# Lung Volumes

### 11 terms by auratropic

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### Total lung capacity (TLC)

TLC = IRV + Vt + ERV + RV
The volume of air contained in the lung at the end of maximal inspiration. The total volume of the lung. Values of between 80% and 120% of average value are considered normal.

### Vital capacity (VC)

VC = IRV + Vt + ERV
The amount of air that can be forced out of the lungs after a maximal inspiration. Emphasis on completeness of expiration. The maximum volume of air that can be voluntarily moved in and out of the respiratory system.

### Forced vital capacity (FVC)

The amount of air that can be maximally forced out of the lungs after a maximal inspiration. Emphasis on speed.

### Tidal volume (Vt)

The amount of air breathed in or out during normal respiration. The volume of air an individual is normally breathing in and out. 500mL

### Residual volume (RV)

The amount of air left in the lungs after a maximal exhalation. The amount of air that is always in the lungs and can never be expired (i.e.: the amount of air that stays in the lungs after maximum expiration). Values between 75% and 125% of average value are considered normal.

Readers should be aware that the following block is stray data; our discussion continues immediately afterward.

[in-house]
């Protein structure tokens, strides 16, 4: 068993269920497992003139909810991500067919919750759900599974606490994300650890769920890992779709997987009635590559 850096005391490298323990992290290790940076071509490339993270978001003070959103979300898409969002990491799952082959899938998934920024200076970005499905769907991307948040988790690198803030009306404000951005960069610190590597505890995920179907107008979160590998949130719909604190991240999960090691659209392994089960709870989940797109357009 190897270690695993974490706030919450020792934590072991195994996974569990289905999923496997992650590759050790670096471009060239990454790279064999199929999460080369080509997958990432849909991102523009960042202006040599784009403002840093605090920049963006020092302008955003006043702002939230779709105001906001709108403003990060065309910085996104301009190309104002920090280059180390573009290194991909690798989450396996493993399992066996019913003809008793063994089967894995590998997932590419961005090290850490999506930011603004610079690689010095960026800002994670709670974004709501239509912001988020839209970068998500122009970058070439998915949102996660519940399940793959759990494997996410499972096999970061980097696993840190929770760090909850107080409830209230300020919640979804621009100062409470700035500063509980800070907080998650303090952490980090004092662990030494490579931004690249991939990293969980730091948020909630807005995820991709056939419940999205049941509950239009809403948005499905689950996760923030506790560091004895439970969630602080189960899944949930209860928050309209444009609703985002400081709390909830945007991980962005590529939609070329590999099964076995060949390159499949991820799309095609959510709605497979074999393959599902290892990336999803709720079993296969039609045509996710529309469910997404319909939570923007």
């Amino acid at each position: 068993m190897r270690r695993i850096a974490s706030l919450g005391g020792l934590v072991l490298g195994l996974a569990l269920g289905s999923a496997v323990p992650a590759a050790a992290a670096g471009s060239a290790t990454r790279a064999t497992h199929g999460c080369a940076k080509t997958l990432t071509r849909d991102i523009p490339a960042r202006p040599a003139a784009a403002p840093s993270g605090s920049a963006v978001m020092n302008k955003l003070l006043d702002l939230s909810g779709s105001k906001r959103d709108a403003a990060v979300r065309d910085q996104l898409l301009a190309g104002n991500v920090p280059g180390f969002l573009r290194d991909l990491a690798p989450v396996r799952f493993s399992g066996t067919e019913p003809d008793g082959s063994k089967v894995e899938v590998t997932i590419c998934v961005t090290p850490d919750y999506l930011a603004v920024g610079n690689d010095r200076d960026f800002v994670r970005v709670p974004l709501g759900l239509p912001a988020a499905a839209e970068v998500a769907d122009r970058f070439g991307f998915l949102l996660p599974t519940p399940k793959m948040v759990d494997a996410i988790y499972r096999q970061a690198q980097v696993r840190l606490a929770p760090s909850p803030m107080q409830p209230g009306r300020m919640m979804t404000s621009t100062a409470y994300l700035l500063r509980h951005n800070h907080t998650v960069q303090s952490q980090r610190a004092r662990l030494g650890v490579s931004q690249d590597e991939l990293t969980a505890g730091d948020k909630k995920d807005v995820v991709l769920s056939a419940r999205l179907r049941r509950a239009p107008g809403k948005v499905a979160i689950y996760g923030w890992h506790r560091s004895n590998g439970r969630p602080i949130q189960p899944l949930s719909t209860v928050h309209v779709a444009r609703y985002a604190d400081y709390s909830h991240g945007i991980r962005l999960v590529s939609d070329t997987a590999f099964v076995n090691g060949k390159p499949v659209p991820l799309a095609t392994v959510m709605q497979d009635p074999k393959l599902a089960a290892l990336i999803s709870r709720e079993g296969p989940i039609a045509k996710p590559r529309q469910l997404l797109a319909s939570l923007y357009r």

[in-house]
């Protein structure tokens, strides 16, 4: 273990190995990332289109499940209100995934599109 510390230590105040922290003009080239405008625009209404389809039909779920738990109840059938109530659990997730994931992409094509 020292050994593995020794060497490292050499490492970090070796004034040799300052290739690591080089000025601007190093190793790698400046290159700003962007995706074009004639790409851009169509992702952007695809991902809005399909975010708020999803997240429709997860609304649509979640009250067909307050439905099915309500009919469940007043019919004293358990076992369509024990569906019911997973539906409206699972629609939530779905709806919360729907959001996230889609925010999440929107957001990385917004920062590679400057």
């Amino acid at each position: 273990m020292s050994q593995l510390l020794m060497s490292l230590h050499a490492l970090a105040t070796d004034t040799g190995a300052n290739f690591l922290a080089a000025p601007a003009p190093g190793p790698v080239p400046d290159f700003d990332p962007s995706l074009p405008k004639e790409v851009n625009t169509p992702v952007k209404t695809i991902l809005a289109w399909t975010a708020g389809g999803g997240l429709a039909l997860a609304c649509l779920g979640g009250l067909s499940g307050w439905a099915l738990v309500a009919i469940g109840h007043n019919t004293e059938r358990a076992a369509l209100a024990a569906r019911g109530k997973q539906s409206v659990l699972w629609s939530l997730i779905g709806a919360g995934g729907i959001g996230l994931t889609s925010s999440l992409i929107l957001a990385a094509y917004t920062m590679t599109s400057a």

### Expiratory reserve volume (ERV)

The amount of additional air that can be pushed out after the end expiratory level of normal breathing. (At the end of a normal breath, the lungs contain the residual volume plus the expiratory reserve volume, or around 2.4 litres. If one then goes on and exhales as much as possible, only the residual volume of 1.2 litres remains).

### Inspiratory reserve volume (IRV)

IRV=VC-(Vt+ERV)
The additional air that can be inhaled after a normal tidal breath in. The maximum volume of air that can be inspired in addition to the tidal volume.

### Functional residual capacity (FRC)

FRC = ERV + RV
The amount of air left in the lungs after a tidal breath out. The amount of air that stays in the lungs during normal breathing. Values of between 80% and 120% of average value are considered normal.

### Inspiratory capacity (IC)

IC = Vt + IRV
The maximal volume that can be inspired following a normal expiration.

The volume of the conducting airways. Measured with Fowler method.

Example: